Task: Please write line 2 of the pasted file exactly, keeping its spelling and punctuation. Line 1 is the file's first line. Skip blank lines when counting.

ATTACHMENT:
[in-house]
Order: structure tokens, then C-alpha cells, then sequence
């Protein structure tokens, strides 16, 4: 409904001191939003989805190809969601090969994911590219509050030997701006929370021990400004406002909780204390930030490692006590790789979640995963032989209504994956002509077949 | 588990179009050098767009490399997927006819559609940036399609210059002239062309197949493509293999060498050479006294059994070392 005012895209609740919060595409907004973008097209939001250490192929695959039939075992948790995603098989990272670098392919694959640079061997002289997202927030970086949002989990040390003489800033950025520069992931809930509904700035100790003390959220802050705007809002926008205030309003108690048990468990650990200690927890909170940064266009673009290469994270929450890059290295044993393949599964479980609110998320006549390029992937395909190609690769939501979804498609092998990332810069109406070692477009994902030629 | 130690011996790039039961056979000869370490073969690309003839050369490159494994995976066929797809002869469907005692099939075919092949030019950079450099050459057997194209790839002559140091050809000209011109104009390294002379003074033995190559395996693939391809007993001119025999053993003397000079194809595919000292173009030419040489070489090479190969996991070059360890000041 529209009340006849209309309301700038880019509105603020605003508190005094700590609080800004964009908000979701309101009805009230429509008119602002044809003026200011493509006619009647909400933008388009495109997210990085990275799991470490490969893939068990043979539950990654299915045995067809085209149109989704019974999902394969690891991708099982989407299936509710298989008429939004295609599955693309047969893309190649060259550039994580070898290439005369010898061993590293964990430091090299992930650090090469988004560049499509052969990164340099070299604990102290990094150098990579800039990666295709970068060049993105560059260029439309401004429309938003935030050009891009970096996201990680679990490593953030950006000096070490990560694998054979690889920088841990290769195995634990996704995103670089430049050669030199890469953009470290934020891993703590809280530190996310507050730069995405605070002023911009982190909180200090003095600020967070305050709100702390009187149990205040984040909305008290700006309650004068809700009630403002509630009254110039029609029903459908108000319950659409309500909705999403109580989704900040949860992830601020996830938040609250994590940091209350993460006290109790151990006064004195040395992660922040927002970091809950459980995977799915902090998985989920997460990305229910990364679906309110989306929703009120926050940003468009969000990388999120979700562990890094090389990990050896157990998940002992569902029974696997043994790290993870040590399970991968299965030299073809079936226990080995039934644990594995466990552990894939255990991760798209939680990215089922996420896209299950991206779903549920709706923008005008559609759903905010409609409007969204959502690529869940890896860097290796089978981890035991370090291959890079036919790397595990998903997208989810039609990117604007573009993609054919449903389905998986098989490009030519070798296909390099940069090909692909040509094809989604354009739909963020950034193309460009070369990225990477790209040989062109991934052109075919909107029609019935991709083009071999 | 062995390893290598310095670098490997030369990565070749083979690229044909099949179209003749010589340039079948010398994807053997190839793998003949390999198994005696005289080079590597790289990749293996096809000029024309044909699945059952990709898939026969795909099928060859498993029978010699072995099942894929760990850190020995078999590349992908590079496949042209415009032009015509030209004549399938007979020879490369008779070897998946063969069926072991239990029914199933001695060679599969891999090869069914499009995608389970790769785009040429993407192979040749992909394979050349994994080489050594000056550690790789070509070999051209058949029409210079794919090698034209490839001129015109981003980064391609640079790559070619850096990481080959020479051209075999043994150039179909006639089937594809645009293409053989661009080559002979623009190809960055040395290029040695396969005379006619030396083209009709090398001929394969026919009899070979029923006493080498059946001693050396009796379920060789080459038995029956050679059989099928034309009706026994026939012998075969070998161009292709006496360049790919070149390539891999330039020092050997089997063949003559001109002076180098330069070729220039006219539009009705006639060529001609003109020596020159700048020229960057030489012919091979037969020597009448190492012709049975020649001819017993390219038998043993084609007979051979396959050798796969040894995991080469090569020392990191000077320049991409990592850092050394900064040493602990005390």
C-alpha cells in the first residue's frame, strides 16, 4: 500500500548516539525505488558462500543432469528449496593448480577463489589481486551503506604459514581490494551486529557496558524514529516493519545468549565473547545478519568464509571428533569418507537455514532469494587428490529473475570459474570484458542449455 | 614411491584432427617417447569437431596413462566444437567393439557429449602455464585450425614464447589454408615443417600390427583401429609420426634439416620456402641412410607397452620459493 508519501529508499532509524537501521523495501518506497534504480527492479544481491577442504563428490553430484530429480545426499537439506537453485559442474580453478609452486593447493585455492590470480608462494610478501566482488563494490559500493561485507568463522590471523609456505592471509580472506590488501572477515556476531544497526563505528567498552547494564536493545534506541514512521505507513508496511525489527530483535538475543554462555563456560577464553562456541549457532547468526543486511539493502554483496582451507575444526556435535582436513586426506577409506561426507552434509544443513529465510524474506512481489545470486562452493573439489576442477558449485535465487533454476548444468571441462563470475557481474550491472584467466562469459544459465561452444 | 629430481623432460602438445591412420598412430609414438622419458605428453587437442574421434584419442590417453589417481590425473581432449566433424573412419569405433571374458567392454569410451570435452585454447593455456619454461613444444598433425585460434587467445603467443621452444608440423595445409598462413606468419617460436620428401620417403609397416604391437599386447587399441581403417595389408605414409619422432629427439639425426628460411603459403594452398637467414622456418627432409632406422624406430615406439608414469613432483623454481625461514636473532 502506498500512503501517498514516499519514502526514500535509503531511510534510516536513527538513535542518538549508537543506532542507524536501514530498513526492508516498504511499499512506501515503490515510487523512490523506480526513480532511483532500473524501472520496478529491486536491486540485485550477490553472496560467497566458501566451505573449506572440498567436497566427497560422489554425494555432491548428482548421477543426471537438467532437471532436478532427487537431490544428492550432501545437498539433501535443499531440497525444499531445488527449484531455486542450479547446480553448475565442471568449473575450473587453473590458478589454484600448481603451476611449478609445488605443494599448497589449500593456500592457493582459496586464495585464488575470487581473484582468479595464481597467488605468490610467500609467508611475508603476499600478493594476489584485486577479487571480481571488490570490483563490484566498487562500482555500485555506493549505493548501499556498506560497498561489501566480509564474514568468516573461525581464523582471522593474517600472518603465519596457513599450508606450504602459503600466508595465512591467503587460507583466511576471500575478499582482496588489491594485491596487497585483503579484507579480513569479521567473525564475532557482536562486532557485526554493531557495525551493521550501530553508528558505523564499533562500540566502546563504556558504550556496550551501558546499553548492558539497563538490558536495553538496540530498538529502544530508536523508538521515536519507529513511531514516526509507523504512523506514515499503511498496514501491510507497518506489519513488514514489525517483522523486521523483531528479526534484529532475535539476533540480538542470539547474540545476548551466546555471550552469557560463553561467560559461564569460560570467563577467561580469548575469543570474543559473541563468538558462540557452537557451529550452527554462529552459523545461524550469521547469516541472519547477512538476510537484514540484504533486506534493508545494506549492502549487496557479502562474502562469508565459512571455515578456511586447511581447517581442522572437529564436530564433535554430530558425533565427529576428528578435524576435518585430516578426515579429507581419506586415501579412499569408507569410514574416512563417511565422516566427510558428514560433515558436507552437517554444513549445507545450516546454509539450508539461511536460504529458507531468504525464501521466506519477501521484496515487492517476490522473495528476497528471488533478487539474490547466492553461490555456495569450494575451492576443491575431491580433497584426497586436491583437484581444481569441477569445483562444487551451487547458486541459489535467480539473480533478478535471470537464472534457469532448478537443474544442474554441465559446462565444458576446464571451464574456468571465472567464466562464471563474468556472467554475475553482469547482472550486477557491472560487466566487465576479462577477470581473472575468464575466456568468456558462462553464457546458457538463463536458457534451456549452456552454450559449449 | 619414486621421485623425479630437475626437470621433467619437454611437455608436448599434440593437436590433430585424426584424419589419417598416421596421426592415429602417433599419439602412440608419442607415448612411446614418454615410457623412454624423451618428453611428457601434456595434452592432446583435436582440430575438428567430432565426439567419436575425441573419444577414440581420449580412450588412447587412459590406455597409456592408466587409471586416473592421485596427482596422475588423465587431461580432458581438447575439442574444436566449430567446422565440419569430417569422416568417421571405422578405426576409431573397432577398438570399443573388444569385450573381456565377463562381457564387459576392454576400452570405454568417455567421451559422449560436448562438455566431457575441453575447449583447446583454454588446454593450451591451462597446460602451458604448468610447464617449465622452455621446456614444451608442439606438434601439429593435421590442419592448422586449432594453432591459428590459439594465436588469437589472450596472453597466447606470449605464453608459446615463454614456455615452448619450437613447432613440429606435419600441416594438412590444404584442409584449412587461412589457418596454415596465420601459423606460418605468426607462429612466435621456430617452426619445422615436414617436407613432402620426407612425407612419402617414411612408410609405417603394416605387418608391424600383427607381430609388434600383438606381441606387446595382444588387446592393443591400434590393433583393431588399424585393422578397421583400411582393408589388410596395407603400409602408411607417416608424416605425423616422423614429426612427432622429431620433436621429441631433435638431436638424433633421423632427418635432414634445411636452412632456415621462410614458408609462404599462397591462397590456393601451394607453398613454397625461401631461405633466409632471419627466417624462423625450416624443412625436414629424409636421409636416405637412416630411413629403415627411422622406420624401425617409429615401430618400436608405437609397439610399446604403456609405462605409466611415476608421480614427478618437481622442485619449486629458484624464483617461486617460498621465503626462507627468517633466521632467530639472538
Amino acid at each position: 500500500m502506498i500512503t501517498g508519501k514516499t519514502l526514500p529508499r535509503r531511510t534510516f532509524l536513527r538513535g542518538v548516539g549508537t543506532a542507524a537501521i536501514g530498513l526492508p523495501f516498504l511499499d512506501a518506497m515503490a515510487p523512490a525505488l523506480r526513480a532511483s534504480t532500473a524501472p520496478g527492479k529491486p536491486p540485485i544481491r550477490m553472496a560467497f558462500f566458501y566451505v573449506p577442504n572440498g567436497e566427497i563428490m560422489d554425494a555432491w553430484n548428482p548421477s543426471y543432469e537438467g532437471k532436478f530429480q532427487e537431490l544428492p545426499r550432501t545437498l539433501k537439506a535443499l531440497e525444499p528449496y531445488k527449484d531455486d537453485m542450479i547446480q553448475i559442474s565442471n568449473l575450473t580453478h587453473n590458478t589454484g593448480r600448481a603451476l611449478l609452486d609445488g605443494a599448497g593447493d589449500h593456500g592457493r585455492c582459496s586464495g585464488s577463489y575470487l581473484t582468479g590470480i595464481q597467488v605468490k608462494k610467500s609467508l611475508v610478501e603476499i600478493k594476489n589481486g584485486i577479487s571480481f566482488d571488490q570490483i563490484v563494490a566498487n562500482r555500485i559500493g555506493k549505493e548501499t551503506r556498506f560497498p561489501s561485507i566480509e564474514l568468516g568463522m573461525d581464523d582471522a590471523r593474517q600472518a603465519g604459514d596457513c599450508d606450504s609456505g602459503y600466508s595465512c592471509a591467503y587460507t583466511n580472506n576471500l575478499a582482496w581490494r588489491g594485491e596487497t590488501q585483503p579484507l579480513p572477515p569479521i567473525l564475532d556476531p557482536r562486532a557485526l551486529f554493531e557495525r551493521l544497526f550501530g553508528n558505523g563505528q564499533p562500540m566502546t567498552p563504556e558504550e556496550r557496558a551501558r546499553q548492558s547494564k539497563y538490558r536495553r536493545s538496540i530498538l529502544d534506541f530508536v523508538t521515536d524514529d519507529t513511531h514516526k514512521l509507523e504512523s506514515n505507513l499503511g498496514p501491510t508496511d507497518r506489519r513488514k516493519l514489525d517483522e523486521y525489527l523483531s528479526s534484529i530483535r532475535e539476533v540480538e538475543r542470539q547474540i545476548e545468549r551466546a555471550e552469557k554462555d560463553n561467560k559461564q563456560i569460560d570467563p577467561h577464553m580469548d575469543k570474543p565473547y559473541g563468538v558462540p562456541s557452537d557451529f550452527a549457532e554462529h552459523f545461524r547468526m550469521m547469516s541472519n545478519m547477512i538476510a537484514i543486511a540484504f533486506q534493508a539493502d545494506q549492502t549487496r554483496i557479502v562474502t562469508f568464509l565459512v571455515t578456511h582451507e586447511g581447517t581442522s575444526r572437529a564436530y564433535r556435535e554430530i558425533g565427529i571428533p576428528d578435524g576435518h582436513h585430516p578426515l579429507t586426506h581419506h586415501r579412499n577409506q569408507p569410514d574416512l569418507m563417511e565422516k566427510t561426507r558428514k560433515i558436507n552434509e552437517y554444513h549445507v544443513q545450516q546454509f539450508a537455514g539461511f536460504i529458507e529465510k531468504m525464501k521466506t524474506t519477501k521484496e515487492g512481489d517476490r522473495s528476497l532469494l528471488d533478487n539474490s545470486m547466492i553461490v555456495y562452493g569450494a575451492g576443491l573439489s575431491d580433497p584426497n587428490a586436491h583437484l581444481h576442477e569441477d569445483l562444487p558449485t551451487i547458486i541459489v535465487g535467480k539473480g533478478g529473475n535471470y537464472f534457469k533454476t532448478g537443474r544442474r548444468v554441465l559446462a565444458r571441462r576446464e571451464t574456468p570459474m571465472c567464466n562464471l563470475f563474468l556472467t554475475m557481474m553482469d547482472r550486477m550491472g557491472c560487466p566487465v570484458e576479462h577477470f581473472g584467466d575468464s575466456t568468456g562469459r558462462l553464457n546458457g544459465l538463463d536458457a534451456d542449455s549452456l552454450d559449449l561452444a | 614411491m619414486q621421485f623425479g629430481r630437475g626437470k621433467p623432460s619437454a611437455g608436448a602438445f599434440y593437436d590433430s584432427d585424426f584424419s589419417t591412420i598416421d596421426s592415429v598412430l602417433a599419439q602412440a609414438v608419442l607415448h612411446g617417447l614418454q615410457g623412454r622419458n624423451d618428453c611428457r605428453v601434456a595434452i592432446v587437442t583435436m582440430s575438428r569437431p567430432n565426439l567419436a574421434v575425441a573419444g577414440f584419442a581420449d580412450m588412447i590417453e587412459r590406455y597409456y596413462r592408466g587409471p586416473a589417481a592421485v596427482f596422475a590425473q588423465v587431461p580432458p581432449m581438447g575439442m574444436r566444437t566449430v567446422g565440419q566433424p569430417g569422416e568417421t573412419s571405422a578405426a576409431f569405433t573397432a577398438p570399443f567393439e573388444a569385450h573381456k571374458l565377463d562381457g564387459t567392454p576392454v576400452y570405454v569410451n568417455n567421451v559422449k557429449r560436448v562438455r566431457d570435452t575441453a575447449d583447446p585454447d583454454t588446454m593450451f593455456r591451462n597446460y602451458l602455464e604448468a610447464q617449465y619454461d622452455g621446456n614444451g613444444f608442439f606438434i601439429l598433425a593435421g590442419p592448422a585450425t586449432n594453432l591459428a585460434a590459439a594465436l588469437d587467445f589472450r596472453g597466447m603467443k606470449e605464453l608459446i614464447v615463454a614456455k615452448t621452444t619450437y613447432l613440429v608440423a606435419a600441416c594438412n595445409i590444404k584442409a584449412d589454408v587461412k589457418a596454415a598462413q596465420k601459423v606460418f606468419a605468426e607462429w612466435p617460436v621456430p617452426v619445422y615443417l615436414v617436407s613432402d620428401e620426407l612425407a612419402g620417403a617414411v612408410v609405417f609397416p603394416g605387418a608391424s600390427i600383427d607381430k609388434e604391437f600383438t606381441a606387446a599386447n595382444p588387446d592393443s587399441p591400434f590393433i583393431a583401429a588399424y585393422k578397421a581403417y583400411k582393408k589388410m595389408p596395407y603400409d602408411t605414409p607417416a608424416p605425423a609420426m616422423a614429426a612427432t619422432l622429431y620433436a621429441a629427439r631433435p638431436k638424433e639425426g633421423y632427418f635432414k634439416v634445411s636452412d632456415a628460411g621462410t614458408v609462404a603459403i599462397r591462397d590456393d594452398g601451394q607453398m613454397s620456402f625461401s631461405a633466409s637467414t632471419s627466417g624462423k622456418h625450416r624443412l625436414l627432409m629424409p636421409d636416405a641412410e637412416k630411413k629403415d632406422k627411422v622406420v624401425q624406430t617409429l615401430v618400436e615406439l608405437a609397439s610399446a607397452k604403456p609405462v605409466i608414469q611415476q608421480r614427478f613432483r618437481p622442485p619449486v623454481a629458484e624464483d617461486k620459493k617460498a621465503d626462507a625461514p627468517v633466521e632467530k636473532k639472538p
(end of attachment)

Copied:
Order: structure tokens, then C-alpha cells, then sequence